The expression wihi mabhdil, "and let it be causing a division," presents a very strong case where the participle is used to express duration or permanence of a certain relationship (K. S. 239 b; G. K. 116 r). Yehi is repeated to make the separate parts of the process stand out more distinctly (K. S. 370 s).

Tuesday, July 6, 2010

Sydney Episcopalians Throwing Calvin at Natural Theology

Our Lord told a crowd the Parable of the Sower (or Soils). Later, his disciples came to him and asked him about the parable as follows:

When he was alone, the twelve and the others around him asked him about the parables. He told them, "The secret of the kingdom of God has been given to you. But to those on the outside everything is said in parables so that, 'they may be ever seeing but never perceiving, and ever hearing but never understanding; otherwise they might turn and be forgiven!' " Then Jesus said to them, "Don't you understand this parable? How then will you understand any parable?" (Mark 4:10-13)

A constant expression of alarm is raised by graduates of Moore Theological College (the theological seminary of choice for Sydney Episcopalians) when Christians affirm evangelising the lost by means of Natural Theology. Any reference to Romans 1:20 (For since the creation of the world God's invisible qualities - his eternal power and divine nature - have been clearly seen, being understood from what has been made, so that men are without excuse) as sufficient recourse for such evangelism is countered with John Calvin who said: "Wherefore, the apostle, in the very place where he says that the worlds are images of invisible things, adds that it is by faith we understand that they were framed by the word of God (Heb. 11:3); thereby intimating that the invisible Godhead is indeed represented by such displays, but that we have no eyes to perceive it until they are enlightened through faith by internal revelation from God. When Paul says that that which may be known of God is manifested by the creation of the world, he does not mean such a manifestation as may be comprehended by the wit of man (Rom. 1:19); on the contrary, he shows that it has no further effect than to render us inexcusable (Acts 17:27). (Calvin's Institutes Ch 5)

Oh! How they pick and choose from Calvin's doctrine. Remember how they reject Calvin's acceptance of six days of twenty four hours duration for the Creation event and his acceptance of it occurring some six thousand years ago? They play fast and loose with Calvin yet declare themselves to be Calvinist in doctrine.

Well, for the exercise, let me test their credibility a little further.

Accepting Calvin's proposition that, in effect, man is so far fallen he is unable to discern God from observing the creation without the light of faith from God where then does that leave man when attempting to discern God from Scripture without light from God? In my opinion he is in the very same position. Without being enlightened through faith by internal revelation from God man is as much able to come under conviction of the reality of God through Scripture as a dog is able to discern the nutritional value of a can of dog food by looking at the list of contents on the label.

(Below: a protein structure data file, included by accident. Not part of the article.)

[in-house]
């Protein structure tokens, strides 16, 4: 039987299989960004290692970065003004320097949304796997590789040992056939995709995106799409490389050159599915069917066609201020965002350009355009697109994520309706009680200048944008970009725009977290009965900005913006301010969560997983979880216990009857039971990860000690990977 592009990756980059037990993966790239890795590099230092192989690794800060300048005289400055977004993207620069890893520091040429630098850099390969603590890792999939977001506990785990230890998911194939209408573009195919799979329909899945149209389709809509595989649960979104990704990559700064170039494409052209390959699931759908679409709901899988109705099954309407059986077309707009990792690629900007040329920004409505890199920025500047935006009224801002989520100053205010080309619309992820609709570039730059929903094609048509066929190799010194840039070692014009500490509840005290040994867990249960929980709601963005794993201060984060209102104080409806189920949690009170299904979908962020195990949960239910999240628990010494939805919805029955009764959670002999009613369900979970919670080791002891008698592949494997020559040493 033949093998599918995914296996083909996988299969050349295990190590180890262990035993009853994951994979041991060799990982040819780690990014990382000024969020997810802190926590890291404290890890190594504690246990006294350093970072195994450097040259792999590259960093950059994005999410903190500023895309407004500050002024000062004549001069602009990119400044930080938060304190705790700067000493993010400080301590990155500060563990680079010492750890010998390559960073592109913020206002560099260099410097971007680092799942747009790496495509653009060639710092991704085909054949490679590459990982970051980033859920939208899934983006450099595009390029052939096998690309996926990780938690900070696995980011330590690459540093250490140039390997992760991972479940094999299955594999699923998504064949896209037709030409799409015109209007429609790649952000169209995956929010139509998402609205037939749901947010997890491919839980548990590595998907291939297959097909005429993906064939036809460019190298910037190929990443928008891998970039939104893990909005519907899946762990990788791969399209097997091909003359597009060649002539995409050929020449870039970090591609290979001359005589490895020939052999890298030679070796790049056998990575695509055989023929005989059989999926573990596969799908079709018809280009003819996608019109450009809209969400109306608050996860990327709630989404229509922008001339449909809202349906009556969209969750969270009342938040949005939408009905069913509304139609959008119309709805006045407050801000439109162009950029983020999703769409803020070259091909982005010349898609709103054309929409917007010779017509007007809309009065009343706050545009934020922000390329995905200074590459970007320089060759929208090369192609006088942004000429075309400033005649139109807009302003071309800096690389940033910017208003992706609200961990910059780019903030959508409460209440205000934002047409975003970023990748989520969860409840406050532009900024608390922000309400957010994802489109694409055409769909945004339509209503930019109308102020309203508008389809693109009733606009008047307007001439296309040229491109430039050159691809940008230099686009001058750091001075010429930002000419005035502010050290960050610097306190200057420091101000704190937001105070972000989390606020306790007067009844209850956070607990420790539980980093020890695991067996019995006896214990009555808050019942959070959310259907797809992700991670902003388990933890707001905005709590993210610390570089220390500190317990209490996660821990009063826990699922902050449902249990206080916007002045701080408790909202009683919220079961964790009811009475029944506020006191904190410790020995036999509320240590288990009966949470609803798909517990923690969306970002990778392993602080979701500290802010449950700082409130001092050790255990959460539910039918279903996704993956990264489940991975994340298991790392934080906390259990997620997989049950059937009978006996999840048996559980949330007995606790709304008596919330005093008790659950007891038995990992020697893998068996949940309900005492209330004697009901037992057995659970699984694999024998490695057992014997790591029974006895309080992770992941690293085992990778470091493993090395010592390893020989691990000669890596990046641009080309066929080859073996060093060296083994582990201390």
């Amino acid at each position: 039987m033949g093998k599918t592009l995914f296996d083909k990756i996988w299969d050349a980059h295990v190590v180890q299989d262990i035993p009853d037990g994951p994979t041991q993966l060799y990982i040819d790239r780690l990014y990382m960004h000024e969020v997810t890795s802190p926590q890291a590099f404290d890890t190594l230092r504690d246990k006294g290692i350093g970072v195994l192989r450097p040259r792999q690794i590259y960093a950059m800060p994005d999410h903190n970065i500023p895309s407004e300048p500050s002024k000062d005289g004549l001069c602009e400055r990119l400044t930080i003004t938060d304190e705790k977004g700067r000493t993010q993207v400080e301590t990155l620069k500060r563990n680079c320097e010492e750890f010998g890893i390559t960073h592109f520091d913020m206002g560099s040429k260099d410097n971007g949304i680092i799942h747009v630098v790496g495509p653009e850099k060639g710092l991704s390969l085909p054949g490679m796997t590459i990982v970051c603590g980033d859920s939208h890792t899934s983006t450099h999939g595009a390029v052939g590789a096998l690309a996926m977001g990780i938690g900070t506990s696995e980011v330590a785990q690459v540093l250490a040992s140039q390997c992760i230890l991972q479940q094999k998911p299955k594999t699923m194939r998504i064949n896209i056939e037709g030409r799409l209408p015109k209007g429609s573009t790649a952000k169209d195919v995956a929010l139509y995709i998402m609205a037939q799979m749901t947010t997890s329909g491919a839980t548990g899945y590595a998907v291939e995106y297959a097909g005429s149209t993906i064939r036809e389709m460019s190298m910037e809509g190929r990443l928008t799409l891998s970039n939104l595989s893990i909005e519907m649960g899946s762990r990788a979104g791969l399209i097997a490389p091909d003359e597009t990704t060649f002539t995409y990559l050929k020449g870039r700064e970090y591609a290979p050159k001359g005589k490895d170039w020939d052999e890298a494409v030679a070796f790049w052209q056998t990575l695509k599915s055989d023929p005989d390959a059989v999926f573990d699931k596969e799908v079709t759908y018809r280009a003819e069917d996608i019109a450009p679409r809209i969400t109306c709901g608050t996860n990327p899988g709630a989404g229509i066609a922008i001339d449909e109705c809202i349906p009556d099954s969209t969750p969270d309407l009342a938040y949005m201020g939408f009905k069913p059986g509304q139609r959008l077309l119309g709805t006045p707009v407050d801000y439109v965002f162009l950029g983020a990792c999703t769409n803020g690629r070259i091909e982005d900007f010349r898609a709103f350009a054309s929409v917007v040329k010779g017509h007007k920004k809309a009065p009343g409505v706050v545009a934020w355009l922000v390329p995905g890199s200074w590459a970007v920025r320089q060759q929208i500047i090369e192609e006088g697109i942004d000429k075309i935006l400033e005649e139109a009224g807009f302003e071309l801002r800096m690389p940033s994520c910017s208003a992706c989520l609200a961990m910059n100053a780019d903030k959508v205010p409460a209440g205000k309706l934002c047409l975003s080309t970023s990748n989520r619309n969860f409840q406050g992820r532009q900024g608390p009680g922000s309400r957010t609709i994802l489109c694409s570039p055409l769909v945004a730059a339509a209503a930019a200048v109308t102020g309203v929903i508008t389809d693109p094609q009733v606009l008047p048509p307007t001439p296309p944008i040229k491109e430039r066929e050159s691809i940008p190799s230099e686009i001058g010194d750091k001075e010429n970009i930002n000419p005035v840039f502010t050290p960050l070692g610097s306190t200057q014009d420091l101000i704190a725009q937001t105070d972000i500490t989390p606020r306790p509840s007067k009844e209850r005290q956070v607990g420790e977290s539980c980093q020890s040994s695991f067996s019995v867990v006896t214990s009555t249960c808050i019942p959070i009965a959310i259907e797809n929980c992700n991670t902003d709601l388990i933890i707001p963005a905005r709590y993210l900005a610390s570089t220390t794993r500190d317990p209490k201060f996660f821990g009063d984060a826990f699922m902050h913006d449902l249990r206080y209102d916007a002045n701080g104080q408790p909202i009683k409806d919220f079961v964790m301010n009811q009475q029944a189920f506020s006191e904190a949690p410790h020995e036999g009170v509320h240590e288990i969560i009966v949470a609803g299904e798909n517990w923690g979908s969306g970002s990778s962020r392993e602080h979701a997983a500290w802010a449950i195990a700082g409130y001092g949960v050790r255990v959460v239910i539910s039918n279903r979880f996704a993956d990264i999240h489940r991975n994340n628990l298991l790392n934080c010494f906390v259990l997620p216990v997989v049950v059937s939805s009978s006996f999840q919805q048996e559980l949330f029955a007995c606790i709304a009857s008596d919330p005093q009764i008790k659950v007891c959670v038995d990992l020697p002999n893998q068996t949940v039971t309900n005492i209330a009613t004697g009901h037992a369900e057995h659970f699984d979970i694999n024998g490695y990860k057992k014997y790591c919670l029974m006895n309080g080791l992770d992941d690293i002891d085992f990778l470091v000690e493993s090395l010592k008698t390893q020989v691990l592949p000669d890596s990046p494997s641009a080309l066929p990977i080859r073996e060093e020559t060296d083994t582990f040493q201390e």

Consider our Lord Jesus' disciples of whom "The secret of the kingdom of God has been given." You would think that such an affirmation of their privileged position would have them well placed to understand the parables. But, no, they were no better in understanding than unbelievers, no better in understanding than those who sought death for our Lord. It required the light of explanation from our Lord for understanding. It later required light from the Holy Spirit to teach them all things and remind them of everything he said to them.

The thoroughgoing Calvinist must accept we are all so far fallen that, without the light of faith from God, there is no way we would receive the gospel of Jesus Christ with the conviction it requires.

This then poses a question for Christians engaging in evangelism. What message is God prepared to use to enlighten through faith by internal revelation?

In Athens, through the Apostle Paul, it was not immediately the message of the resurrection of Jesus Christ from the dead but more immediately something akin to Natural Theology through explanation of a Creator of all things. Only this message, followed by the message of the resurrection of Jesus Christ from the dead, provoked some hearers to inquire further. The rest of the audience, in ignorance, sneered.

Consider, Sydney Episcopalians, the parables of our Lord Jesus Christ which you have used in evangelism. Are not many of his parables drawn from the natural order of life? The parable of the sower, the growing seed, the mustard seed, the yeast, the lost sheep and others involving man made objects and human relations are drawn from the natural order of life. Our Lord was not averse to evangelising with deference to Natural Theology so why do you criticise those who are likewise inclined?